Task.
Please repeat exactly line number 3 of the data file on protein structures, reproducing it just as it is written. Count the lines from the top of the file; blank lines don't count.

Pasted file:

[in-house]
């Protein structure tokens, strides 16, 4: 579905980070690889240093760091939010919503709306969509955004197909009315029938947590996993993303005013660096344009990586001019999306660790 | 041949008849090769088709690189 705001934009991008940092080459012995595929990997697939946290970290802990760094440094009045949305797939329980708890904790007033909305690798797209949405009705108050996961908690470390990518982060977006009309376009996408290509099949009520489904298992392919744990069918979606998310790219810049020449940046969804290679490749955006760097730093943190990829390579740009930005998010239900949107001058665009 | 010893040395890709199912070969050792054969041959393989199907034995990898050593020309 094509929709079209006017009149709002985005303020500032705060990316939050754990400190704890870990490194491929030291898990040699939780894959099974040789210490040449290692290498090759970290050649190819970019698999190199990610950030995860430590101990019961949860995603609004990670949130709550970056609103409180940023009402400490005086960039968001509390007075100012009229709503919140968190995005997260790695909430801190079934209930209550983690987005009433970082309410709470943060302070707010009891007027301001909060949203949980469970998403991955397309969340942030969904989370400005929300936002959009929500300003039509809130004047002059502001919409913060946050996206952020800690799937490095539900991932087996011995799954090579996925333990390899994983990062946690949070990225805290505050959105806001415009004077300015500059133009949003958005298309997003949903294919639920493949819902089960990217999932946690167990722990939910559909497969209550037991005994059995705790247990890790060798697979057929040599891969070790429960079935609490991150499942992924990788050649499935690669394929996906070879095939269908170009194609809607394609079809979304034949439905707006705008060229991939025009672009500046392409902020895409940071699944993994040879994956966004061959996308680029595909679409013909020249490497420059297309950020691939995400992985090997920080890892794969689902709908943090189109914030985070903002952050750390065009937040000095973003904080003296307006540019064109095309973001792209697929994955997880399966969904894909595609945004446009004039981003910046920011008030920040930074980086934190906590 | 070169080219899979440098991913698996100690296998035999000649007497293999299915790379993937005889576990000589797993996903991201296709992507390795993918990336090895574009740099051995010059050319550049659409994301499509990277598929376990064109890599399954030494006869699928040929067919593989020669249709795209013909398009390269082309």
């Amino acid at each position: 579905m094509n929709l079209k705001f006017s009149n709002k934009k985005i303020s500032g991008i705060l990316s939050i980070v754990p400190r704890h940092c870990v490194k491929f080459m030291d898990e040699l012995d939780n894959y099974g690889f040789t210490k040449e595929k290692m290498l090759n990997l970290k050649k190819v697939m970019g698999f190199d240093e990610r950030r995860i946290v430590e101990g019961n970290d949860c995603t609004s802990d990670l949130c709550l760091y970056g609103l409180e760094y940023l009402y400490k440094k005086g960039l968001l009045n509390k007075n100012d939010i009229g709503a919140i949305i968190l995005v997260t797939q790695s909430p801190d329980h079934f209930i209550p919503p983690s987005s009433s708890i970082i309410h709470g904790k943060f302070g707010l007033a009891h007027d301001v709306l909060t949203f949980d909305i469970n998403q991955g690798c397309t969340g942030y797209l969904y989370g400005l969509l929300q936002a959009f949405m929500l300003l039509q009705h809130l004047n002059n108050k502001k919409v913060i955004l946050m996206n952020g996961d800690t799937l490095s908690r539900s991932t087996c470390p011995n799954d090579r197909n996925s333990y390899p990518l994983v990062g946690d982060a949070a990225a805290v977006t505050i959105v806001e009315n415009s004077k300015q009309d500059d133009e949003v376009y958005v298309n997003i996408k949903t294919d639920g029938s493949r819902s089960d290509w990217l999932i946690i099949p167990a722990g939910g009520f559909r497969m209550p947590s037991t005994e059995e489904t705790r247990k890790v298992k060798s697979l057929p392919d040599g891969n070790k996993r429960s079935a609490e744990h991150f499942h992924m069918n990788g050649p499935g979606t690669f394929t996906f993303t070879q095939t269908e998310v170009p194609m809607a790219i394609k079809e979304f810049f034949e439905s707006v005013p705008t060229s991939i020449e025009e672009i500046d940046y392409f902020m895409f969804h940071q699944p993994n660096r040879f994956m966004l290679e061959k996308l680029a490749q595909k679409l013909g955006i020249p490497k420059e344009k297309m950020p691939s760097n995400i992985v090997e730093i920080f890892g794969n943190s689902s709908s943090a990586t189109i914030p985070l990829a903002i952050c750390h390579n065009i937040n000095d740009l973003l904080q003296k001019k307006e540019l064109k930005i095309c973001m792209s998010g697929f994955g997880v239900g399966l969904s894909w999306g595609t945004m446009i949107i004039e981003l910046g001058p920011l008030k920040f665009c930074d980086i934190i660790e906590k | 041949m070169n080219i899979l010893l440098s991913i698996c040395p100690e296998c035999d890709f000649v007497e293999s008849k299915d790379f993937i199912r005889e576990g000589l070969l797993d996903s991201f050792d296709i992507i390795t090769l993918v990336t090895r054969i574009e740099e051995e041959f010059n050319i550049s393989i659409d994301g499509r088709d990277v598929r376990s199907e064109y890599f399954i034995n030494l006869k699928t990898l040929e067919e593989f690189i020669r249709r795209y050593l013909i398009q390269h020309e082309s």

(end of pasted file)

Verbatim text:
């Amino acid at each position: 579905m094509n929709l079209k705001f006017s009149n709002k934009k985005i303020s500032g991008i705060l990316s939050i980070v754990p400190r704890h940092c870990v490194k491929f080459m030291d898990e040699l012995d939780n894959y099974g690889f040789t210490k040449e595929k290692m290498l090759n990997l970290k050649k190819v697939m970019g698999f190199d240093e990610r950030r995860i946290v430590e101990g019961n970290d949860c995603t609004s802990d990670l949130c709550l760091y970056g609103l409180e760094y940023l009402y400490k440094k005086g960039l968001l009045n509390k007075n100012d939010i009229g709503a919140i949305i968190l995005v997260t797939q790695s909430p801190d329980h079934f209930i209550p919503p983690s987005s009433s708890i970082i309410h709470g904790k943060f302070g707010l007033a009891h007027d301001v709306l909060t949203f949980d909305i469970n998403q991955g690798c397309t969340g942030y797209l969904y989370g400005l969509l929300q936002a959009f949405m929500l300003l039509q009705h809130l004047n002059n108050k502001k919409v913060i955004l946050m996206n952020g996961d800690t799937l490095s908690r539900s991932t087996c470390p011995n799954d090579r197909n996925s333990y390899p990518l994983v990062g946690d982060a949070a990225a805290v977006t505050i959105v806001e009315n415009s004077k300015q009309d500059d133009e949003v376009y958005v298309n997003i996408k949903t294919d639920g029938s493949r819902s089960d290509w990217l999932i946690i099949p167990a722990g939910g009520f559909r497969m209550p947590s037991t005994e059995e489904t705790r247990k890790v298992k060798s697979l057929p392919d040599g891969n070790k996993r429960s079935a609490e744990h991150f499942h992924m069918n990788g050649p499935g979606t690669f394929t996906f993303t070879q095939t269908e998310v170009p194609m809607a790219i394609k079809e979304f810049f034949e439905s707006v005013p705008t060229s991939i020449e025009e672009i500046d940046y392409f902020m895409f969804h940071q699944p993994n660096r040879f994956m966004l290679e061959k996308l680029a490749q595909k679409l013909g955006i020249p490497k420059e344009k297309m950020p691939s760097n995400i992985v090997e730093i920080f890892g794969n943190s689902s709908s943090a990586t189109i914030p985070l990829a903002i952050c750390h390579n065009i937040n000095d740009l973003l904080q003296k001019k307006e540019l064109k930005i095309c973001m792209s998010g697929f994955g997880v239900g399966l969904s894909w999306g595609t945004m446009i949107i004039e981003l910046g001058p920011l008030k920040f665009c930074d980086i934190i660790e906590k | 041949m070169n080219i899979l010893l440098s991913i698996c040395p100690e296998c035999d890709f000649v007497e293999s008849k299915d790379f993937i199912r005889e576990g000589l070969l797993d996903s991201f050792d296709i992507i390795t090769l993918v990336t090895r054969i574009e740099e051995e041959f010059n050319i550049s393989i659409d994301g499509r088709d990277v598929r376990s199907e064109y890599f399954i034995n030494l006869k699928t990898l040929e067919e593989f690189i020669r249709r795209y050593l013909i398009q390269h020309e082309s």